As recently as a few weeks ago, House Budget Committee Chairman Paul Ryan (R-Wis.) reminded the political world of his aggressive culture-warrior side, speaking to a far-right group and urging his party to never stray from its opposition to reproductive rights. "Our critics say we should abandon our pro-life beliefs. But that would only demoralize our voters," the congressman said, adding, "We don't want a country where abortion is simply outlawed. We want a country where it isn't even considered."
But while Ryan is unyielding when it comes to reproductive rights, he's starting to budge a little when it comes to LGBT rights.
Asked about his 1999 vote against adoption rights for same-sex couples in the District of Columbia, Ryan admitted that he's changed his mind.
"Adoption, I'd vote differently these days," he said. "That was I think a vote I took in my first term, 1999 or 2000. I do believe that if there are children who are orphans who do not have a loving person or couple, I think if a person wants to love and raise a child they ought to be able to do that. Period."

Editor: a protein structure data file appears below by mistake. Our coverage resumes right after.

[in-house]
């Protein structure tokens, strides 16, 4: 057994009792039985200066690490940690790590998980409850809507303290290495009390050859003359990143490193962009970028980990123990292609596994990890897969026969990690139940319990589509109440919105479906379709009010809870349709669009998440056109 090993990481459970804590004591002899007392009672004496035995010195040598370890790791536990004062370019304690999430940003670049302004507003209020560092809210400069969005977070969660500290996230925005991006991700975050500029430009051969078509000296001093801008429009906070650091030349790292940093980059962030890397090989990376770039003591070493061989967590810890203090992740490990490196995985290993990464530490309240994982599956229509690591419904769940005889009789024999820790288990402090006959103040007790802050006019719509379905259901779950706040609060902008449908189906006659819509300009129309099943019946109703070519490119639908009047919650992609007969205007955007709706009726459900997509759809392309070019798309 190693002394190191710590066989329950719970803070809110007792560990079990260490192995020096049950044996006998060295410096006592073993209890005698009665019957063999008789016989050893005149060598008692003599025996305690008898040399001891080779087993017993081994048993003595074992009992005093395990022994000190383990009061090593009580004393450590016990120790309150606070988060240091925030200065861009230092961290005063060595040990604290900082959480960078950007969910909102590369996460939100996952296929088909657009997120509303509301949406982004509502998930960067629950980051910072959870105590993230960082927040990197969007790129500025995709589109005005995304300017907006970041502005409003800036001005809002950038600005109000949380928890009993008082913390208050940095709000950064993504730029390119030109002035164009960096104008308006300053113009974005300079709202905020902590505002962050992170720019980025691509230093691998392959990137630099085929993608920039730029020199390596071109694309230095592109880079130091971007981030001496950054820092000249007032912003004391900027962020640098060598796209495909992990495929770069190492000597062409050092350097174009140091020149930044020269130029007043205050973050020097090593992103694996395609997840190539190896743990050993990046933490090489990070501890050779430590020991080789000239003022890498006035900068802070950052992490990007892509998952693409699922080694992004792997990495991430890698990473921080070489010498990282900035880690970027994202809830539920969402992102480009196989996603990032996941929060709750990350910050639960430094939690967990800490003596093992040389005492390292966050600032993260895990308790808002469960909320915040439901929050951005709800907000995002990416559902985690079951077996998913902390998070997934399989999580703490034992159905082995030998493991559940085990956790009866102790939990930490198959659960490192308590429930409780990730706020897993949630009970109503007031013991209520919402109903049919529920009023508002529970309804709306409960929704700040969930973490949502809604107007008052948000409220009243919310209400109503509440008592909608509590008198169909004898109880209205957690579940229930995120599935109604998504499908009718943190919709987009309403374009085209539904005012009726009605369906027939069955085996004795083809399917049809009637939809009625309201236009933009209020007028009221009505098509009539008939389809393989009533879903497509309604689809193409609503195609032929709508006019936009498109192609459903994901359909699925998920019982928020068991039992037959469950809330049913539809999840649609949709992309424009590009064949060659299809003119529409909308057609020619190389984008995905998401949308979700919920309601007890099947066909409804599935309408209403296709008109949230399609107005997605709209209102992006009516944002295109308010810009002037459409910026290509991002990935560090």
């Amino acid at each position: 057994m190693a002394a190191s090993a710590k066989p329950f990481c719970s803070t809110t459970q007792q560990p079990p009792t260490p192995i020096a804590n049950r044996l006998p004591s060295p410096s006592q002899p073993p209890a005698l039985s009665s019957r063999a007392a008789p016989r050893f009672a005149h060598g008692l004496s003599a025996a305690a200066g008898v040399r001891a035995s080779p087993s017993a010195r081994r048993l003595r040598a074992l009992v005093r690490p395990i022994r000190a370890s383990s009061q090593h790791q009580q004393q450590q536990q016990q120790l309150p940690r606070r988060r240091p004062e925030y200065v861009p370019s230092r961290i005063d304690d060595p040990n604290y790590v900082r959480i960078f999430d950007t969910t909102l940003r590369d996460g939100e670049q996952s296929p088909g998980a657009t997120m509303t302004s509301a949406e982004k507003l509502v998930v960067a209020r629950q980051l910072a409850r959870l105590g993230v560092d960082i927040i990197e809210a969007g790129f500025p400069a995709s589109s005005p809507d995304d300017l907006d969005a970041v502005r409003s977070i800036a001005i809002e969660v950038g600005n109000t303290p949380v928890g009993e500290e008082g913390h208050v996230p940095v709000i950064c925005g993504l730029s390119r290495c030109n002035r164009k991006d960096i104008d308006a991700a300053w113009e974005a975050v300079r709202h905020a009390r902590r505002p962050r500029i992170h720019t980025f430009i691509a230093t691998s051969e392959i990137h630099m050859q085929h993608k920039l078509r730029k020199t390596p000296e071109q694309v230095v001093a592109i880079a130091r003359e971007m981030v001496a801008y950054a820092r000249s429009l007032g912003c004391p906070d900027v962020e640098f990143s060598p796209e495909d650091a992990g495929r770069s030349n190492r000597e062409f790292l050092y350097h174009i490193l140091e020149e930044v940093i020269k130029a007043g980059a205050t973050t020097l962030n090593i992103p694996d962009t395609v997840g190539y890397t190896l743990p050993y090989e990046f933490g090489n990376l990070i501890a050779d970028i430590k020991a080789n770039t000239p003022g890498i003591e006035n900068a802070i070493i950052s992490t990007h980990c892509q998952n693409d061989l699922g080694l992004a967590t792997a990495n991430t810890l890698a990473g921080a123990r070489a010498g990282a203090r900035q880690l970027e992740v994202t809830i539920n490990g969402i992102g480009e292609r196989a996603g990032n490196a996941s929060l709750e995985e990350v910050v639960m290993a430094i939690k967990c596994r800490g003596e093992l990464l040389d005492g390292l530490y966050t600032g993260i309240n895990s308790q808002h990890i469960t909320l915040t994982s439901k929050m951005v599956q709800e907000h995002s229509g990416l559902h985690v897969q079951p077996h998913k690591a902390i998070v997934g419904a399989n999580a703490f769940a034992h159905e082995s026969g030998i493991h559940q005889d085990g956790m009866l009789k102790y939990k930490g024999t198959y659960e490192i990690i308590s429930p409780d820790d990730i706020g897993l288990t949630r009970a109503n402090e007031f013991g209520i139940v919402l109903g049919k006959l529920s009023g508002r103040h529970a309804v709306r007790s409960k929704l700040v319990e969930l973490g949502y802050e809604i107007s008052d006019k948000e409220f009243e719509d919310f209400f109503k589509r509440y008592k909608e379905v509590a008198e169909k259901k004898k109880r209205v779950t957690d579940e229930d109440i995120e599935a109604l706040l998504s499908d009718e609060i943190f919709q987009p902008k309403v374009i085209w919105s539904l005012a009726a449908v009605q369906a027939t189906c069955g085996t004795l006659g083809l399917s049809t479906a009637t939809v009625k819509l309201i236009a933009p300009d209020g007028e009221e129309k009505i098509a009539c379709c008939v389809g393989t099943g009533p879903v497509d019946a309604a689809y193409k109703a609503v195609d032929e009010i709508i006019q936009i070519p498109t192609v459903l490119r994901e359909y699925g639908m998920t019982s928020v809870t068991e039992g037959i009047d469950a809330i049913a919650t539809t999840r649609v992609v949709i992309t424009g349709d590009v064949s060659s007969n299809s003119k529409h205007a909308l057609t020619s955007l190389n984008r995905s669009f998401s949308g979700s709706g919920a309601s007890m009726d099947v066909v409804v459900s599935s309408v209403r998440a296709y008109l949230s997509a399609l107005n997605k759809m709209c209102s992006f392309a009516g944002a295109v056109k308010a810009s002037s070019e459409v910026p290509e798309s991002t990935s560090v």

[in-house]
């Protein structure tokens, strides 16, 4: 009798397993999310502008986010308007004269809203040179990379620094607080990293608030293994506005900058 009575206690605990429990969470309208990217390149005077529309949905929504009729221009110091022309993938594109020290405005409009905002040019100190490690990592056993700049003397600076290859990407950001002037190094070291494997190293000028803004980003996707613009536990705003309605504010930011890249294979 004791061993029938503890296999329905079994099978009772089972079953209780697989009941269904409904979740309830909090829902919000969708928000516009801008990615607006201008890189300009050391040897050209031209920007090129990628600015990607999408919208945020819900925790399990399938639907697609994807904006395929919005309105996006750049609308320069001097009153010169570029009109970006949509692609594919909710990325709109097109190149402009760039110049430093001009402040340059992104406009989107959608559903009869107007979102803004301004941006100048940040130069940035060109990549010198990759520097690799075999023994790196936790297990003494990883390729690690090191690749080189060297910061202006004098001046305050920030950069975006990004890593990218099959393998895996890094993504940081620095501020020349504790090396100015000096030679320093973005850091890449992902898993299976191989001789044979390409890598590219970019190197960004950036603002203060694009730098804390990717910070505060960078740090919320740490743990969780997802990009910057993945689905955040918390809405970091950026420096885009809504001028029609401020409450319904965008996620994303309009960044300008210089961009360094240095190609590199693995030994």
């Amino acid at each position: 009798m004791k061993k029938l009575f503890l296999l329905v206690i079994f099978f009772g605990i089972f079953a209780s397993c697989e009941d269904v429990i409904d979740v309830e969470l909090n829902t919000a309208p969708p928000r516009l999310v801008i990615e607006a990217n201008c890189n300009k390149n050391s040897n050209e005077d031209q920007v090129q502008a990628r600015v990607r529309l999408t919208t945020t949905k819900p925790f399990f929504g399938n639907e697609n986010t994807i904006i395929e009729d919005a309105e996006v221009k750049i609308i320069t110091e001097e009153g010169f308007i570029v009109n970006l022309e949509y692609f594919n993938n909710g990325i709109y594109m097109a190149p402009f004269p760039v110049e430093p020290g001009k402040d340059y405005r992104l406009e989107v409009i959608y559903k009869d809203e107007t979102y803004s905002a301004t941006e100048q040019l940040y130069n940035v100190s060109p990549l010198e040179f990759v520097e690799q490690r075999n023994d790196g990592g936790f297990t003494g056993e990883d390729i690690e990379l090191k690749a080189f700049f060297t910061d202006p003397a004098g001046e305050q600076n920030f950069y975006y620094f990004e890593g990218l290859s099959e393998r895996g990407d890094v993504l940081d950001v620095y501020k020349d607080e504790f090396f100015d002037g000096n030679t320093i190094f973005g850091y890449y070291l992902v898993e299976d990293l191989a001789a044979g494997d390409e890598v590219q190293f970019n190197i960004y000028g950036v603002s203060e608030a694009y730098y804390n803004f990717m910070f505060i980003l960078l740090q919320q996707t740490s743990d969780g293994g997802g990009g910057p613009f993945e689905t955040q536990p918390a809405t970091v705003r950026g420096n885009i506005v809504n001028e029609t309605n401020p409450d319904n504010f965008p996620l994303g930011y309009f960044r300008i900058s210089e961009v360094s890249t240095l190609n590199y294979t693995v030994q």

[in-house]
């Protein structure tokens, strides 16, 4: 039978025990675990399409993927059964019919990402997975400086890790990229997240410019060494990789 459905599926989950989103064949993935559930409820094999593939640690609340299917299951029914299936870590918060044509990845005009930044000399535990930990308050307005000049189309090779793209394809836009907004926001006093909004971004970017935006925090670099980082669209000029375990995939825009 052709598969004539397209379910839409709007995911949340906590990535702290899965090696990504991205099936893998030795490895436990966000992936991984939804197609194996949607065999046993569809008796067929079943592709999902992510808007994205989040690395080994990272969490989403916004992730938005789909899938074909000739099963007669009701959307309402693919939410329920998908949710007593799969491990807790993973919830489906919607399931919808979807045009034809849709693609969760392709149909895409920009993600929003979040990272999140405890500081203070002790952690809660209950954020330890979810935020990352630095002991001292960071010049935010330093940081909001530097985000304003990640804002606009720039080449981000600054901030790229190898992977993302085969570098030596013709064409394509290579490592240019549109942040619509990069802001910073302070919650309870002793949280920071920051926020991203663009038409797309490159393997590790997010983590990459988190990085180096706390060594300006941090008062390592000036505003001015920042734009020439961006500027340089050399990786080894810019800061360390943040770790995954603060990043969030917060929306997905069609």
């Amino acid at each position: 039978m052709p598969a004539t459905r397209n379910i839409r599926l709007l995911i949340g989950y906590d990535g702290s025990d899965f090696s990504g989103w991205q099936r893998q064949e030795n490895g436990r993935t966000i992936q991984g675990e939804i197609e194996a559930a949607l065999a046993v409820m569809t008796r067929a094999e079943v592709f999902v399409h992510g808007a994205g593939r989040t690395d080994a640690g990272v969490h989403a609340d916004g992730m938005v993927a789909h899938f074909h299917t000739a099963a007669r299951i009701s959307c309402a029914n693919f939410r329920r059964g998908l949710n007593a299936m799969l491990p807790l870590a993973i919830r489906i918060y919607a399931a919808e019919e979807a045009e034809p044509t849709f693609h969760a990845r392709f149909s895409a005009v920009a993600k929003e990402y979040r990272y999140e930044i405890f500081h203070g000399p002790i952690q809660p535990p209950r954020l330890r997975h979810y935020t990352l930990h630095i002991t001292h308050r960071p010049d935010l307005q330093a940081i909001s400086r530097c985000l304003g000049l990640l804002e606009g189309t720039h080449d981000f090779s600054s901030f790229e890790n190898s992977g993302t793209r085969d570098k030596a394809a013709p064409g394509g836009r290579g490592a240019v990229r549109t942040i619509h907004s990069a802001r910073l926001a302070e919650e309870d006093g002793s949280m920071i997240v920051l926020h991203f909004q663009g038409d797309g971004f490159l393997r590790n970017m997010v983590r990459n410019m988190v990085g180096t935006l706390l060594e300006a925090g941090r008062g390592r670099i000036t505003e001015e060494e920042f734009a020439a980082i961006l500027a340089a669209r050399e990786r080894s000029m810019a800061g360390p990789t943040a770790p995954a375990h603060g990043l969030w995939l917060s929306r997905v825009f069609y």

I don't want to overstate matters, and it's worth emphasizing that Ryan has not yet changed any of his other views when it comes to gay civil rights -- indeed, he reiterated his opposition to marriage equality at the same town-hall meeting -- but incremental progress is still progress.
Ryan has spent his career as a fierce opponent of the LGBT community, even endorsing an anti-gay constitutional amendment and the "Don't Ask, Don't Tell" policy, so his reversal on adoption rights is a welcome change.
Sure, if we were to dig down a little, we could note how little sense it makes for him to support the ability of gay people to adopt children but not the ability to get married, but for now, I'll put that aside and welcome progress where I can find it.